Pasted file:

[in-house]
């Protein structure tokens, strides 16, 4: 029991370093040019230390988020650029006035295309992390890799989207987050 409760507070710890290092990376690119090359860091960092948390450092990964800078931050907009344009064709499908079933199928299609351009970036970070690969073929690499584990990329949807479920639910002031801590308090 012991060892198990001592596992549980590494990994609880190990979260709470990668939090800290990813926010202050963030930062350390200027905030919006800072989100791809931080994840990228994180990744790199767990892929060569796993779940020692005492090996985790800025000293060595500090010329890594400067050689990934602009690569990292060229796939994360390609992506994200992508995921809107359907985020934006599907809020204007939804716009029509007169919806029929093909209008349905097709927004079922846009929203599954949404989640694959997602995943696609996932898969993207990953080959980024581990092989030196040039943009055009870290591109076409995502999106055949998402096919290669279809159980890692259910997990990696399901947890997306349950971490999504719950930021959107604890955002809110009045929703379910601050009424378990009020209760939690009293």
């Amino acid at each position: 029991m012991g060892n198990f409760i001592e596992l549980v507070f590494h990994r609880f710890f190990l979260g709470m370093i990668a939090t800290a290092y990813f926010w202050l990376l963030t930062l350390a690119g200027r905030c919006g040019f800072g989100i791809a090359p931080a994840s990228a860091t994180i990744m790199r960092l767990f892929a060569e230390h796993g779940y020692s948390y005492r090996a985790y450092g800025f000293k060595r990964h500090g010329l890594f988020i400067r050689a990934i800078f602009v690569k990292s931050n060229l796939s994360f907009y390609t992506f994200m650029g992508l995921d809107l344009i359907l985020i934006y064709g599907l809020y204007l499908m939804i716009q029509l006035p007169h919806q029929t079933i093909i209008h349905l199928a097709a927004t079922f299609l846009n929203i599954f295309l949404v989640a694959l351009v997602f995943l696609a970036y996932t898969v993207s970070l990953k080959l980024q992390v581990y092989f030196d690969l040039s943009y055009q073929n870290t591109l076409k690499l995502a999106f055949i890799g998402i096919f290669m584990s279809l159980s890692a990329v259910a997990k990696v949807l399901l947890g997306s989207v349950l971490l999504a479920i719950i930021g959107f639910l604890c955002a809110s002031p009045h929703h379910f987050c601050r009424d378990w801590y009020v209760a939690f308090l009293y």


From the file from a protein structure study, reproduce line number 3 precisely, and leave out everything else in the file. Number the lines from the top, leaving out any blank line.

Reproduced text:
């Amino acid at each position: 029991m012991g060892n198990f409760i001592e596992l549980v507070f590494h990994r609880f710890f190990l979260g709470m370093i990668a939090t800290a290092y990813f926010w202050l990376l963030t930062l350390a690119g200027r905030c919006g040019f800072g989100i791809a090359p931080a994840s990228a860091t994180i990744m790199r960092l767990f892929a060569e230390h796993g779940y020692s948390y005492r090996a985790y450092g800025f000293k060595r990964h500090g010329l890594f988020i400067r050689a990934i800078f602009v690569k990292s931050n060229l796939s994360f907009y390609t992506f994200m650029g992508l995921d809107l344009i359907l985020i934006y064709g599907l809020y204007l499908m939804i716009q029509l006035p007169h919806q029929t079933i093909i209008h349905l199928a097709a927004t079922f299609l846009n929203i599954f295309l949404v989640a694959l351009v997602f995943l696609a970036y996932t898969v993207s970070l990953k080959l980024q992390v581990y092989f030196d690969l040039s943009y055009q073929n870290t591109l076409k690499l995502a999106f055949i890799g998402i096919f290669m584990s279809l159980s890692a990329v259910a997990k990696v949807l399901l947890g997306s989207v349950l971490l999504a479920i719950i930021g959107f639910l604890c955002a809110s002031p009045h929703h379910f987050c601050r009424d378990w801590y009020v209760a939690f308090l009293y």